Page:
Alabama state officials sued the US federal government on Thursday to force the Obama administration to provide more information on the settlement of refugees from Syria and other countries in the state.
The lawsuit, filed in US district court in Birmingham, accuses the Obama administration of violating the federal Refugee Act of 1980 by not consulting state officials about the resettlement of refugees.
"The process and manner in which the Obama administration and the federal government are executing the Refugee Reception Program is blatantly excluding the states," said Republican Alabama Governor Robert Bentley, who is among more than two dozen US governors opposing Syrian refugee intake.
Bentley stated that the lawsuit seeks to force the government to disclose information on each refugee, including medical history, and to certify that the individual does not pose a security risk.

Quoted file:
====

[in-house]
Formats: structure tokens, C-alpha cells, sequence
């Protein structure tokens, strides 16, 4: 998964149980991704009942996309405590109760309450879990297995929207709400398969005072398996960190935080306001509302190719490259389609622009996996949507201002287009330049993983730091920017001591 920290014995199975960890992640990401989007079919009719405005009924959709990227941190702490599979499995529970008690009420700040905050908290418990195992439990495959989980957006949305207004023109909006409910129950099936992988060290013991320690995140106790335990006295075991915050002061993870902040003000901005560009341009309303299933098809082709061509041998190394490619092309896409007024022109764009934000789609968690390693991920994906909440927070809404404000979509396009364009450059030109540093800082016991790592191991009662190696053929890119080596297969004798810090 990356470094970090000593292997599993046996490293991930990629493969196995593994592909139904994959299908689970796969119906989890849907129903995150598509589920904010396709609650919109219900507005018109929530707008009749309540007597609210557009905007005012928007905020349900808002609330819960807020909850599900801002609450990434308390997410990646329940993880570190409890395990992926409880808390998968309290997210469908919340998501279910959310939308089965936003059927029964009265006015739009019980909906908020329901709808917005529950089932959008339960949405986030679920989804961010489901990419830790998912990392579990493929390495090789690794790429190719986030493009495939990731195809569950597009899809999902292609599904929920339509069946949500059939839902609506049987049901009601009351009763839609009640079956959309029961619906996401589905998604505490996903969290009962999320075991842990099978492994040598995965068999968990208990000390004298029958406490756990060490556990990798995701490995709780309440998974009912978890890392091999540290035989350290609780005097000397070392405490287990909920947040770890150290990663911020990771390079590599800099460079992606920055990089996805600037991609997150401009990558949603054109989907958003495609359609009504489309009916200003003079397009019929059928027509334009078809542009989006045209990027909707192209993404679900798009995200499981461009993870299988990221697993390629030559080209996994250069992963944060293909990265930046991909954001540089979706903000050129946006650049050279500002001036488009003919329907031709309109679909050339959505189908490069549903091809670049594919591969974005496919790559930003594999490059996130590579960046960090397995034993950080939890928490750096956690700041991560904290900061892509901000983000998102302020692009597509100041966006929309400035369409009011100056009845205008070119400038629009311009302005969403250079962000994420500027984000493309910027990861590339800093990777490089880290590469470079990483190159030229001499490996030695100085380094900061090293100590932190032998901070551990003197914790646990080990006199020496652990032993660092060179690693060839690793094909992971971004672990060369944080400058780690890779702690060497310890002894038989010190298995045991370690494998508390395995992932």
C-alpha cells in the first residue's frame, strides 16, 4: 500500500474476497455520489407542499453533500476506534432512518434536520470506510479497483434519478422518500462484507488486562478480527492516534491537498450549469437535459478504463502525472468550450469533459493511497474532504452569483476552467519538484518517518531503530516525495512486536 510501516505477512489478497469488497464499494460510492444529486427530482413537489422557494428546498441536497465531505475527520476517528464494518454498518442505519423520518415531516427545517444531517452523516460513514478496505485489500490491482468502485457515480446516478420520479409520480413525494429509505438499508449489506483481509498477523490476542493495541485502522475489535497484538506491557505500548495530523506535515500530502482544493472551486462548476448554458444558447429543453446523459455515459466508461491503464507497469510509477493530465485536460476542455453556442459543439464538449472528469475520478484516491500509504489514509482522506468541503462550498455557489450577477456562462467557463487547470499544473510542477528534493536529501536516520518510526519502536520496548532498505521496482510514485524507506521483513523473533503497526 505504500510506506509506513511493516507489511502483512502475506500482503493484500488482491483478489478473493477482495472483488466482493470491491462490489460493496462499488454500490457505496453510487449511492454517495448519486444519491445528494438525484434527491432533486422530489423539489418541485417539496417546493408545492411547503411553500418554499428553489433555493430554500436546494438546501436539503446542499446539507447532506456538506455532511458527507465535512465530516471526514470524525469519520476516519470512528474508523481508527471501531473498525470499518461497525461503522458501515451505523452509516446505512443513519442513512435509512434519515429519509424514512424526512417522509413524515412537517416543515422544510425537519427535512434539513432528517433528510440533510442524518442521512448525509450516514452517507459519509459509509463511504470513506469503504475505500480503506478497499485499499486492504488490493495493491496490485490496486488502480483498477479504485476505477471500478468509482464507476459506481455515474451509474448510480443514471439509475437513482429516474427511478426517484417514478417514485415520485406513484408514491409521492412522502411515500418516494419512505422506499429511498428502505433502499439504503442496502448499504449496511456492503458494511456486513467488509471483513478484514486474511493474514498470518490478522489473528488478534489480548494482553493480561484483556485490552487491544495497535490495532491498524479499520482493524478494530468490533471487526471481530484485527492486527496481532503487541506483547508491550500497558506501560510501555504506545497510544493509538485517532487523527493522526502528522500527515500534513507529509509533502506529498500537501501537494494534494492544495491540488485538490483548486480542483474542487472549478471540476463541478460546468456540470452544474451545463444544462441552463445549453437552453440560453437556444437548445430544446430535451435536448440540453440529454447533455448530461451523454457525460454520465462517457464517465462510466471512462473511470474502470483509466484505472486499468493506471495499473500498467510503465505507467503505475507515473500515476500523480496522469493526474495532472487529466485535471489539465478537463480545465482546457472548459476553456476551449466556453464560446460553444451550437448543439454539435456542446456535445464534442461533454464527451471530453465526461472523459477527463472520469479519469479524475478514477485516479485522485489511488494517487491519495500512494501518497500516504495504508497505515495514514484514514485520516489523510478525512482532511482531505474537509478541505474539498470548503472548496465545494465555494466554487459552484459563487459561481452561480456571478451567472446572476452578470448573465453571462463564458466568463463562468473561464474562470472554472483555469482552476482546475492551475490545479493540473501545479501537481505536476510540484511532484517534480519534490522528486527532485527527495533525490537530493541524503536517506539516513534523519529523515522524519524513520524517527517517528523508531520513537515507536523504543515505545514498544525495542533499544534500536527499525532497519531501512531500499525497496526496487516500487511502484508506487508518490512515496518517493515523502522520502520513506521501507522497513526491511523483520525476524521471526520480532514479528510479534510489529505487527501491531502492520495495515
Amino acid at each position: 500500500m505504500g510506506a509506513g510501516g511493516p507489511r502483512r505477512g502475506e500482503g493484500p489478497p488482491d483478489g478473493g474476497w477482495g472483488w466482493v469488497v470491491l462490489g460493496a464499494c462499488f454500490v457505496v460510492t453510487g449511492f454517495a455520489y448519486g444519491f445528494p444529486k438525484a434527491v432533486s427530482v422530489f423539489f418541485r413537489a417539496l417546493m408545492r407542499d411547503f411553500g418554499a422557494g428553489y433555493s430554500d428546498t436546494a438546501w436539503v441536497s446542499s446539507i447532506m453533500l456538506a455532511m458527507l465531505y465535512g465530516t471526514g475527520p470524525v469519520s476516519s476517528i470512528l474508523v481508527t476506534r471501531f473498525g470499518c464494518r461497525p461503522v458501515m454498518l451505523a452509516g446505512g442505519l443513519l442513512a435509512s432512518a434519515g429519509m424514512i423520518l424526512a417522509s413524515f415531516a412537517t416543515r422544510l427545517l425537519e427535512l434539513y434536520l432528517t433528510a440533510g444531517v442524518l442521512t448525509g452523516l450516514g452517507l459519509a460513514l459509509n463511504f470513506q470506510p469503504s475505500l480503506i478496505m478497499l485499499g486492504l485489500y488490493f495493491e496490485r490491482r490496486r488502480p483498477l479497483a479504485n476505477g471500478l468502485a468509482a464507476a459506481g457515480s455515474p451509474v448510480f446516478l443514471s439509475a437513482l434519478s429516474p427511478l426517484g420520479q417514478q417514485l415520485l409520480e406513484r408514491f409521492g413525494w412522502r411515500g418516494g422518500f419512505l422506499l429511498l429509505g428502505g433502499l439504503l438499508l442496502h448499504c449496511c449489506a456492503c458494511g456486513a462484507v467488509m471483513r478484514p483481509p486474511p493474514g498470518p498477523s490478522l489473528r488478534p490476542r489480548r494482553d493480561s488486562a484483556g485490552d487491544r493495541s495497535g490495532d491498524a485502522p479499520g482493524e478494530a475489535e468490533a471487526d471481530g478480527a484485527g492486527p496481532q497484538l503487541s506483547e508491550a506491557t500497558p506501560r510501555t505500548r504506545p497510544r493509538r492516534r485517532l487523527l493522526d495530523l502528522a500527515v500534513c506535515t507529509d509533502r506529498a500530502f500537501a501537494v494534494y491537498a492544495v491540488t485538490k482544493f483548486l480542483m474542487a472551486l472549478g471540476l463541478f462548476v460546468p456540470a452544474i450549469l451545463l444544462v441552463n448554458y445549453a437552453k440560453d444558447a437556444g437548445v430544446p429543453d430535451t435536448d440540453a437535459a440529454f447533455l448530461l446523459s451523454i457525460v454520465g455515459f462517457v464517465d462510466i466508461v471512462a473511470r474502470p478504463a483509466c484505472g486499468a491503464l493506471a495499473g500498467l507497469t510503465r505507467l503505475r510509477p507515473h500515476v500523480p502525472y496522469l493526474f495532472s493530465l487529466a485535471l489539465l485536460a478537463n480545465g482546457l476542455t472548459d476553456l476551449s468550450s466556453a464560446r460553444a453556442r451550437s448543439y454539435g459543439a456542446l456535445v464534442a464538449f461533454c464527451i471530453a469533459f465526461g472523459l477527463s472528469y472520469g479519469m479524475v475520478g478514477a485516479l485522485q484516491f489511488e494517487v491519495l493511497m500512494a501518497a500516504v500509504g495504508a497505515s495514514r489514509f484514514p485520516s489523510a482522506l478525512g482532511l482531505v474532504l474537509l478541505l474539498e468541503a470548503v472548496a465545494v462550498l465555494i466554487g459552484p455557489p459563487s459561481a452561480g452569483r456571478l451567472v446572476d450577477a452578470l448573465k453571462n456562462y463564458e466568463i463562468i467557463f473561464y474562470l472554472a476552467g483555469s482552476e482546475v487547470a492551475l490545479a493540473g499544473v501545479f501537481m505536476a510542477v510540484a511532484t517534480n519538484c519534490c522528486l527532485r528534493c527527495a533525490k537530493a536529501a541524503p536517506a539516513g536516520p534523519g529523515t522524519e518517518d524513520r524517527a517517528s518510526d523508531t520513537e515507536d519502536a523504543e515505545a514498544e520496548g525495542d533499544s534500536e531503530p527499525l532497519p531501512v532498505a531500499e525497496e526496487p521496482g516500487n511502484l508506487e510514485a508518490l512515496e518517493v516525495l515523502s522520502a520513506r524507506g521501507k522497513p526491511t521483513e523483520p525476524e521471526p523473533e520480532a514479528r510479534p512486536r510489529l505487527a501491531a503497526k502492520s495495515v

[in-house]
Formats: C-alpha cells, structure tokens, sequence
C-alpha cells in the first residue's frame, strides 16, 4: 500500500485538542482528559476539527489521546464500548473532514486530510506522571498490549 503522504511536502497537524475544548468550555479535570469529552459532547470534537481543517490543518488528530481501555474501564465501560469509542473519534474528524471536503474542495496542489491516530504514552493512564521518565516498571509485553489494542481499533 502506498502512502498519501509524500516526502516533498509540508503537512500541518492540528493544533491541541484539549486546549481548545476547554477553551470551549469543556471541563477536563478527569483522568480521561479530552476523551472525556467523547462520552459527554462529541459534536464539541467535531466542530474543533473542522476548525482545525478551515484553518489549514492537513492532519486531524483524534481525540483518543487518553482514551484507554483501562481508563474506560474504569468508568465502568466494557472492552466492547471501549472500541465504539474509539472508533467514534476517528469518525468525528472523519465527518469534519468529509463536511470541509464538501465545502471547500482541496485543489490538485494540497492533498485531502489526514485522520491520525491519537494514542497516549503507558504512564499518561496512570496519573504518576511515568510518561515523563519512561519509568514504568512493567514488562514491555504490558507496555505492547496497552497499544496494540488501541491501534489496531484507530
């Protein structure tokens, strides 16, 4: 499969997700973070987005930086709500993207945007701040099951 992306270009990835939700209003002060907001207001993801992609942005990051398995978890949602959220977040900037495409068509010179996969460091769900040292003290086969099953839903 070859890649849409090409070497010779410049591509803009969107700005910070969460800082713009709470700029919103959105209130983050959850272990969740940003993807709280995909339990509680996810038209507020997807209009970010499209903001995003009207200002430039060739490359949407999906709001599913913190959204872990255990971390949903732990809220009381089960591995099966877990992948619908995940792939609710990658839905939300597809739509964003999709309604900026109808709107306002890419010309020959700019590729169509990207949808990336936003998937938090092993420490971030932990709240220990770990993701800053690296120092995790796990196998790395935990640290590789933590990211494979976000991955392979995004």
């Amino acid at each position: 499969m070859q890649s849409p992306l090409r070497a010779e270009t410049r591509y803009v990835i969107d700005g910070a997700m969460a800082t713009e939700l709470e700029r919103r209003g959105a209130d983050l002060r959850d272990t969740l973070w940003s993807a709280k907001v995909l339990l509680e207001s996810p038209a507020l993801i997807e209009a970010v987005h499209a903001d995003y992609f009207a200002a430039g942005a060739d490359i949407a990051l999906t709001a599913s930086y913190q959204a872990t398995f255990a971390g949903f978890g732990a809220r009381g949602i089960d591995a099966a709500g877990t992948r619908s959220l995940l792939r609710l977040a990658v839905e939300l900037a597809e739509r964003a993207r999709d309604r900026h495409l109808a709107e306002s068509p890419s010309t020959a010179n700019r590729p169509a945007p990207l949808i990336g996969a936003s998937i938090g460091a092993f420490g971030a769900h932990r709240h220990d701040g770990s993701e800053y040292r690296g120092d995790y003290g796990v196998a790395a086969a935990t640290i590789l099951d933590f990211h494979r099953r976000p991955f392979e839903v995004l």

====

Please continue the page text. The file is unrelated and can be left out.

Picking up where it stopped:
“They have not done what we have asked them to do: give us pre-entry information on individuals as they come into the state, not only as far as numbers but as far as individuals and names of individuals so that we would know who we were dealing with if they were being resettled into Alabama," he said.
In December 2015, Texas also had filed a lawsuit to stop entry of nine Syrian refugees, but a judge dismissed the state’s request for a restraining order, calling the evidence presented "largely speculative hearsay."
In the Texas case, the US Justice Department said the refugee act requires the government to consult regularly with states about the sponsorship process and distribution among states but that it is not obligated to discuss individual resettlement in advance.
Alabama is intensifying its fight after Republican governor Nathan Deal in neighboring Georgia on Monday rescinded his own executive order seeking to stop the resettlement of Syrian refugees, because the state's attorney general ruled he lacked the authority to do so.
The Southern Poverty Law Center said Bentley lacks the authority to bar the resettlement of refugees, and added that his "grandstanding is fueling xenophobia and helping to create an environment ripe for hate and violence."